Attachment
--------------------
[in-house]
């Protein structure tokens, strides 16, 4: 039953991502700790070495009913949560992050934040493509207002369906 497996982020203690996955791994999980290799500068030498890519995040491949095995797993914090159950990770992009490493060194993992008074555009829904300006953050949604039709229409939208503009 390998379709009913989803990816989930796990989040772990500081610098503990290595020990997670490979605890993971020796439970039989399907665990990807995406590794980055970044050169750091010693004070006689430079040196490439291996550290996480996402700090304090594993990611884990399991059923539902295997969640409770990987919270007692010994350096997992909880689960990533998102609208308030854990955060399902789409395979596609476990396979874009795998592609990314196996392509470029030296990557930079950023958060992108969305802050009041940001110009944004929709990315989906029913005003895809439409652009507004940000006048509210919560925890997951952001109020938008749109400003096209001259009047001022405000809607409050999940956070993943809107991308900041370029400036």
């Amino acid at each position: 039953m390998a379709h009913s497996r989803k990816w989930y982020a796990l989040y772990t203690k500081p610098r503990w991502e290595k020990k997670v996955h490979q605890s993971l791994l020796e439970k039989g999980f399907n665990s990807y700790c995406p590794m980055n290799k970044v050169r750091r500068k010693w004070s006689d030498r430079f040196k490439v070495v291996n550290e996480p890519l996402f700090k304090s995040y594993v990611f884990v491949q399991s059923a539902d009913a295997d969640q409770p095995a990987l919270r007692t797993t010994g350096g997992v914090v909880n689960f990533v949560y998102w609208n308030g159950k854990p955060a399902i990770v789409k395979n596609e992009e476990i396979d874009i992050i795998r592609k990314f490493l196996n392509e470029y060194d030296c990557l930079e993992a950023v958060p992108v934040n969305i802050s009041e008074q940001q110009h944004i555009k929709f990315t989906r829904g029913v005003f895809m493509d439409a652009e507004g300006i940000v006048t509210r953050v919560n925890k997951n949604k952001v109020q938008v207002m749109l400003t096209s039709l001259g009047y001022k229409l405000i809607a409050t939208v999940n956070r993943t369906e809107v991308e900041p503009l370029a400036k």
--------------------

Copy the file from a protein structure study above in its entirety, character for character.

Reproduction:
[in-house]
């Protein structure tokens, strides 16, 4: 039953991502700790070495009913949560992050934040493509207002369906 497996982020203690996955791994999980290799500068030498890519995040491949095995797993914090159950990770992009490493060194993992008074555009829904300006953050949604039709229409939208503009 390998379709009913989803990816989930796990989040772990500081610098503990290595020990997670490979605890993971020796439970039989399907665990990807995406590794980055970044050169750091010693004070006689430079040196490439291996550290996480996402700090304090594993990611884990399991059923539902295997969640409770990987919270007692010994350096997992909880689960990533998102609208308030854990955060399902789409395979596609476990396979874009795998592609990314196996392509470029030296990557930079950023958060992108969305802050009041940001110009944004929709990315989906029913005003895809439409652009507004940000006048509210919560925890997951952001109020938008749109400003096209001259009047001022405000809607409050999940956070993943809107991308900041370029400036």
């Amino acid at each position: 039953m390998a379709h009913s497996r989803k990816w989930y982020a796990l989040y772990t203690k500081p610098r503990w991502e290595k020990k997670v996955h490979q605890s993971l791994l020796e439970k039989g999980f399907n665990s990807y700790c995406p590794m980055n290799k970044v050169r750091r500068k010693w004070s006689d030498r430079f040196k490439v070495v291996n550290e996480p890519l996402f700090k304090s995040y594993v990611f884990v491949q399991s059923a539902d009913a295997d969640q409770p095995a990987l919270r007692t797993t010994g350096g997992v914090v909880n689960f990533v949560y998102w609208n308030g159950k854990p955060a399902i990770v789409k395979n596609e992009e476990i396979d874009i992050i795998r592609k990314f490493l196996n392509e470029y060194d030296c990557l930079e993992a950023v958060p992108v934040n969305i802050s009041e008074q940001q110009h944004i555009k929709f990315t989906r829904g029913v005003f895809m493509d439409a652009e507004g300006i940000v006048t509210r953050v919560n925890k997951n949604k952001v109020q938008v207002m749109l400003t096209s039709l001259g009047y001022k229409l405000i809607a409050t939208v999940n956070r993943t369906e809107v991308e900041p503009l370029a400036k």